Further coverage of the legal battle  going on in Australia to stop testing on Aboriginal Remains in Britain.
The Australian 
Australia, UK in court over artefacts
* February 22, 2007
THE Australian and British governments today will be pitted against each other in a heavyweight court battle over whether scientists can conduct tests on Aboriginal remains.
The Australian Government yesterday announced it would seek to join the legal fight to stop researchers at London’s Natural History Museum testing the skulls and bones of 17 Tasmanian Aborigines.
It will apply to be part of a court battle beginning late today in the British High Court, when the Tasmanian Aboriginal Centre (TAC) applies to have a temporary ban on testing made permanent.
The TAC last week won an interim injunction in London to stop the museum testing the remains amid fears they could be damaged.
The British government had already flagged its intention to intervene in the case to ensure the testing goes ahead, TAC legal director Michael Mansell has said.
In a joint statement, Attorney-General Philip Ruddock and Indigenous Affairs Minister Mal Brough yesterday said the Australian Government’s intervention would ensure its views were put to the court.
Mr Brough said Australia had already written to the museum and the British government but they had not agreed to stop the testing.
“It is unfortunate we have now been forced to take this step,” Mr Brough said.
The museum last November agreed to return the remains, which were removed by colonialists in the early 1800s.
But it has delayed the handover for the past three months so it could carry out scientific tests on them, including extracting DNA, removing parts of the bones and taking hair samples and X-rays.
The museum said any material removed during imaging, measurement and DNA analysis would be replaced so the items could be returned in a complete state.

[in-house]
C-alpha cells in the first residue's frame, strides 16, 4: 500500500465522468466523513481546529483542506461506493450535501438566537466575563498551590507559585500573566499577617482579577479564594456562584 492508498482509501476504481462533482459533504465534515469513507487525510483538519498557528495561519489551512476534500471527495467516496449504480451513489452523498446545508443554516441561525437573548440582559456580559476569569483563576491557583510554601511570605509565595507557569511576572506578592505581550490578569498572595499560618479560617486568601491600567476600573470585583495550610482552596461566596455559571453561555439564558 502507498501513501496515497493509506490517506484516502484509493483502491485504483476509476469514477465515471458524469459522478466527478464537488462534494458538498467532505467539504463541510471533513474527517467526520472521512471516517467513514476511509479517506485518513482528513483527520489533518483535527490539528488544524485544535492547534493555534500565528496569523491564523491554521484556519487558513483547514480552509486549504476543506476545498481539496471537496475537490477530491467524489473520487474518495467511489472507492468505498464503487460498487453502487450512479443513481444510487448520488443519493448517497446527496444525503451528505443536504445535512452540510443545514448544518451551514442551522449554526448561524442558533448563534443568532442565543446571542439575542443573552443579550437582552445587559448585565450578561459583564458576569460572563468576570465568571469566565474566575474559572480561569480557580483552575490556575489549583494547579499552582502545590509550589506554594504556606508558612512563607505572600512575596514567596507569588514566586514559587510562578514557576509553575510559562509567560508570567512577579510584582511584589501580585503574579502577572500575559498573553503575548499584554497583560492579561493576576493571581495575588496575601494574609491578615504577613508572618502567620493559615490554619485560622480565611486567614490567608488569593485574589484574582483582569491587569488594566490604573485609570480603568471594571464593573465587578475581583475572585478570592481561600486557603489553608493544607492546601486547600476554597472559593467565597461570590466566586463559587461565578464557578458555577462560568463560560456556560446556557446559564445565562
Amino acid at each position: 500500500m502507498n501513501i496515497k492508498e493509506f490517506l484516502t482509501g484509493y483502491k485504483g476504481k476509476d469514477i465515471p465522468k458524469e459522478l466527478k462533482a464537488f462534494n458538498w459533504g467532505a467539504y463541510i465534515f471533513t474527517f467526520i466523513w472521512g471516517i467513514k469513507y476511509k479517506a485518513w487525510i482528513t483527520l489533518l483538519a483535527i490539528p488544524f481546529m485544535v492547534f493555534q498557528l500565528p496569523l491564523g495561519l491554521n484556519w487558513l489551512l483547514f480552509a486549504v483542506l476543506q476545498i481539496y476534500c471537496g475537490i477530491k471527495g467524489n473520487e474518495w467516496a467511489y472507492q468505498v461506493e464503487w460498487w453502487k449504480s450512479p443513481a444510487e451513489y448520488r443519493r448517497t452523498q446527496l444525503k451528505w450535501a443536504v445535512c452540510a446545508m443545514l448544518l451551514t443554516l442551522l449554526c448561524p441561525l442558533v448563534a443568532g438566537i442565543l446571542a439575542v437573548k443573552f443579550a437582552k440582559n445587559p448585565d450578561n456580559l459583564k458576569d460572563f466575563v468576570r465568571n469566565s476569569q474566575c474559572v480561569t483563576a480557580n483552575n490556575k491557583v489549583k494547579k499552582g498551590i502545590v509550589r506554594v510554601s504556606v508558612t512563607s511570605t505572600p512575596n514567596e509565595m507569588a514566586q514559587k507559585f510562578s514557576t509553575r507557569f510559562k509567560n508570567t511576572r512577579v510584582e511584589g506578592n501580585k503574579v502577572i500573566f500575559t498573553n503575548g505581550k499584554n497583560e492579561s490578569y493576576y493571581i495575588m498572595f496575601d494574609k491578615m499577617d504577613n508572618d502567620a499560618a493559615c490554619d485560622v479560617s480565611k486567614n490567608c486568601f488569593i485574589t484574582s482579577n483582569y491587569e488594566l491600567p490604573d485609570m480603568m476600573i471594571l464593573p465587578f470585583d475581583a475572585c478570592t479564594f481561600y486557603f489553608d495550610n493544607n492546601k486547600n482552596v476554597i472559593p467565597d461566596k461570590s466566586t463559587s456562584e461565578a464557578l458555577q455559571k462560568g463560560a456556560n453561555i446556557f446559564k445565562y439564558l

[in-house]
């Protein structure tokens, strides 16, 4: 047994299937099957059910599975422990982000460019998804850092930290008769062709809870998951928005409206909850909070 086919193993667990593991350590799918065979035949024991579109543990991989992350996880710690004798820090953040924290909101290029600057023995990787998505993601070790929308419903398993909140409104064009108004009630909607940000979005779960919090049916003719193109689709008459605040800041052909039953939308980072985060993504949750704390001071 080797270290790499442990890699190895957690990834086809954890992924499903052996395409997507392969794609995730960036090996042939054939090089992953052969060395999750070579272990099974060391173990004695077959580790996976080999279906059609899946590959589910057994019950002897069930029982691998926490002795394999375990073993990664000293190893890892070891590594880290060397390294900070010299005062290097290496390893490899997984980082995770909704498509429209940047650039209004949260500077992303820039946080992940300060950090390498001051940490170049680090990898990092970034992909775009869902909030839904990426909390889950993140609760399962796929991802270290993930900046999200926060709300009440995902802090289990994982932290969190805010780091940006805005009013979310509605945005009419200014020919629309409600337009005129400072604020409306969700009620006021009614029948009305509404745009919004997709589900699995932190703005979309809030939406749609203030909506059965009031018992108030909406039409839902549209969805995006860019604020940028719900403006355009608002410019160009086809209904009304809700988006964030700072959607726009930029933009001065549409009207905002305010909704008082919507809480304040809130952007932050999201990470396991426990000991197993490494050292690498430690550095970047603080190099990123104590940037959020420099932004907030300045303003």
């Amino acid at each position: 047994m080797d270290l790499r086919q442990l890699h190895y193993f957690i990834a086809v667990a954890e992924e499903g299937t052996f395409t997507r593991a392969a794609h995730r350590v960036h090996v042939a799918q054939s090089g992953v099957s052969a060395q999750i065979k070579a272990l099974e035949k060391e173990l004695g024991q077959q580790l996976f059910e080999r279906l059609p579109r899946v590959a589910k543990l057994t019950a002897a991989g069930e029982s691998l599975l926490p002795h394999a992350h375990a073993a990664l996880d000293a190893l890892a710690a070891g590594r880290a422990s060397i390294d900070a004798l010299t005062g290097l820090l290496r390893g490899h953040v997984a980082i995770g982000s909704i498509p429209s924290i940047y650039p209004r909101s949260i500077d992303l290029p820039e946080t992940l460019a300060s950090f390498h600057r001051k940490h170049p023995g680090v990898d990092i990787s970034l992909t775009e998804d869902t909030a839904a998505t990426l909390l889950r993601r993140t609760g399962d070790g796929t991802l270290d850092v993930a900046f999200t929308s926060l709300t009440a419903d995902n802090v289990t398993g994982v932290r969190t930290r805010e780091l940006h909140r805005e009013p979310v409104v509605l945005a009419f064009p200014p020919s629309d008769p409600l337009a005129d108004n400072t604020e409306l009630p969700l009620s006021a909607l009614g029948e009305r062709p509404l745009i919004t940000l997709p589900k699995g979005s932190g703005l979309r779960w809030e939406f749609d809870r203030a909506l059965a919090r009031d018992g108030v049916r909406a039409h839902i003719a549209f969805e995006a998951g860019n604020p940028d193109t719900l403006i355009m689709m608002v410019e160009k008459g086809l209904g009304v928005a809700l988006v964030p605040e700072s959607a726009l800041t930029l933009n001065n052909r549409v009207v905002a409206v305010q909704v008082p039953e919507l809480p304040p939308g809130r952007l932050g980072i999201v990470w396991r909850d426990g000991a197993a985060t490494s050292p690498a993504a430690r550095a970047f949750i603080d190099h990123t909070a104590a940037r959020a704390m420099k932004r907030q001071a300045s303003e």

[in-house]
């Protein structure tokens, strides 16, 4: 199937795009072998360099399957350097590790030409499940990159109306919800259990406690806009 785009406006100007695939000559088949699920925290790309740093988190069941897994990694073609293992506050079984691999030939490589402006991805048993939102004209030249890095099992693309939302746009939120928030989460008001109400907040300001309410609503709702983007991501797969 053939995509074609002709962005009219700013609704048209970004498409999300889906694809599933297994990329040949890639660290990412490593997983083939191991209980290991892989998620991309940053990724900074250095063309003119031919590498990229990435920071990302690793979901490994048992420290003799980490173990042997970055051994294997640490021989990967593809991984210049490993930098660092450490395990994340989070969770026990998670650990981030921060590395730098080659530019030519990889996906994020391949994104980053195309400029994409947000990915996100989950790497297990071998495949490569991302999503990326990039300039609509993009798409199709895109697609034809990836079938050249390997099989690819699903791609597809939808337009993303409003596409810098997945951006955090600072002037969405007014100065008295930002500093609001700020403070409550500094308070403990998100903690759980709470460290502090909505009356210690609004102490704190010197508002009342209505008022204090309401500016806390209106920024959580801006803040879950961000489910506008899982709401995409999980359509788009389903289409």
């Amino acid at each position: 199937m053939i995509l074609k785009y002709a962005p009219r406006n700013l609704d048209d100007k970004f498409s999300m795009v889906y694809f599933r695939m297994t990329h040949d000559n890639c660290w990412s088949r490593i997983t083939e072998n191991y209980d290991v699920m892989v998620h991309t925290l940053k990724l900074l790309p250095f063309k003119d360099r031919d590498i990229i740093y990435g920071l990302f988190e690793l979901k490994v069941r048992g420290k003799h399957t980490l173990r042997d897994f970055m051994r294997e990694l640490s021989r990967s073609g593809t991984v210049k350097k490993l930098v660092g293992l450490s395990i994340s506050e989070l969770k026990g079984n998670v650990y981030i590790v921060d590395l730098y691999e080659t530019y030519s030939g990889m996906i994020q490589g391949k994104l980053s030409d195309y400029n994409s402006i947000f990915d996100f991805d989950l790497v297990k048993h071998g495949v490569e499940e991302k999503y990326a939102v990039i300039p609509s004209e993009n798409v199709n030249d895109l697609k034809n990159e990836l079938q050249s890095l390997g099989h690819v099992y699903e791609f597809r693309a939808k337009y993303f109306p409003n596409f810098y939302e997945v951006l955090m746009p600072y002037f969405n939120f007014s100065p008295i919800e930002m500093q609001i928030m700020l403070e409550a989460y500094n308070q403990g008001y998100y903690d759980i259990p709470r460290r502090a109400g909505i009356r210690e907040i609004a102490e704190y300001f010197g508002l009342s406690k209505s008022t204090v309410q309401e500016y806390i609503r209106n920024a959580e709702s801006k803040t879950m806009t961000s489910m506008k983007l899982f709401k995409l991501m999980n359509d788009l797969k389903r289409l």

The Australian 
Activist ‘not going home without bones’
* By Glenn Cordingley in London
* February 22, 2007
THE Tasmanian Aborigine spearheading a legal battle to stop scientists testing the remains of his ancestors in Britain today pledged he will not come back to Australia without them.
Aboriginal Land Council of Tasmania chairman Clyde Mansell will give evidence to the High Court in London during the hearing set down for March 7-9.
“I won’t come home empty-handed,” Mr Mansell said after the case was adjourned in London today.
“I intend to set up a meeting with Tony Blair to stress the cultural importance of Aboriginal people over scientific buffoonery.”
The Tasmanian Aboriginal Centre (TAC) has taken legal action against the British Natural History Museum to stop it drilling into the bones and skulls of the corpses, extracting teeth, and taking DNA and hair samples.
The (TAC) has won an injunction stopping further testing of the corpses until the court decides on making the ban permanent.
The museum argues the remains would provide rare data dating back to when the bodies were snatched from graves by colonialists in the 1800s.
But the TAC says it does not want its ancestors “butchered” and intends to bring the corpses back to Tasmania for traditional burials or cremations so “they can rest in peace”.